Too many questions to be answered on this forum. I would set up an appointment for a free consultation with an attorney who specializes in HOAs and real property
The information provided in this answer does not create an attorney-client relationship and is not considered to be legal advice. Mr. Leroi answers questions on Avvo because he strongly believes in public service from his years as a judge, magistrate, and prosecutor. If you need to ask any follow up questions because my answer did not fully address your question, feel free to call Chris or post an additional question. Thank you.
Mr. Leroi is right -- you really do need to set up some time with an attorney that works in this area to get the education you need for these issues.
In no way am I offering you legal advice, and in no way has my comment created an attorney-client relationship. You are not to rely upon my note above in any way, but insted need to sit down with counsel and share all relevant facts before receiving fully-informed legal advice. If you want to be completely sure of your rights, you must sit down with an experienced criminal defense attorney to be fully aware of your rights.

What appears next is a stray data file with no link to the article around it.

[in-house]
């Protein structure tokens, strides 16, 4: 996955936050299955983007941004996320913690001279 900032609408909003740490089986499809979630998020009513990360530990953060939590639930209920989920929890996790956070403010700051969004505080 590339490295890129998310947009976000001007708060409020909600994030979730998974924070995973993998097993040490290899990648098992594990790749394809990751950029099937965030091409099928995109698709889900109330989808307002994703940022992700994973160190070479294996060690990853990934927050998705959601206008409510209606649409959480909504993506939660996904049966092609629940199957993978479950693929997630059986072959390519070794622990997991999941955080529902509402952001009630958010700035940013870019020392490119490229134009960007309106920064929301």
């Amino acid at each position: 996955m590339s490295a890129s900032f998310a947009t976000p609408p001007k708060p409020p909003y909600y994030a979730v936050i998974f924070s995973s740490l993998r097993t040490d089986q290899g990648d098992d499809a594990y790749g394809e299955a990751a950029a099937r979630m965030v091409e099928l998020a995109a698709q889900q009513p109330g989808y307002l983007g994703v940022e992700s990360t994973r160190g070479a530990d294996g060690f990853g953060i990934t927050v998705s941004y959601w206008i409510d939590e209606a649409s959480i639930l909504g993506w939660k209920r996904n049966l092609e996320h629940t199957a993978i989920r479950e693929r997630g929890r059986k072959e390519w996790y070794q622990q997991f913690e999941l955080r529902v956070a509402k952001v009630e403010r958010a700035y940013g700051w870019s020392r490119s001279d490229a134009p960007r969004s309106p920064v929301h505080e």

A Condo or HOA is usually run by a Board of Directors, and a management company hired by the board usually acts on instructions from the board. The board approves the budget, not the management company. The board is also supposed to make the determination as to what actions are violations of the covenants, and whether a cease and desist is worth pursuing. Do you know who your board members are? Do you go to meetings? Sounds like you may want to get involved and be heard.
This is not intended to be legal advice or create an attorney-client relationship. If more information is needed, you should consult with an attorney in your state regarding the specifics of your situation and the options available to you.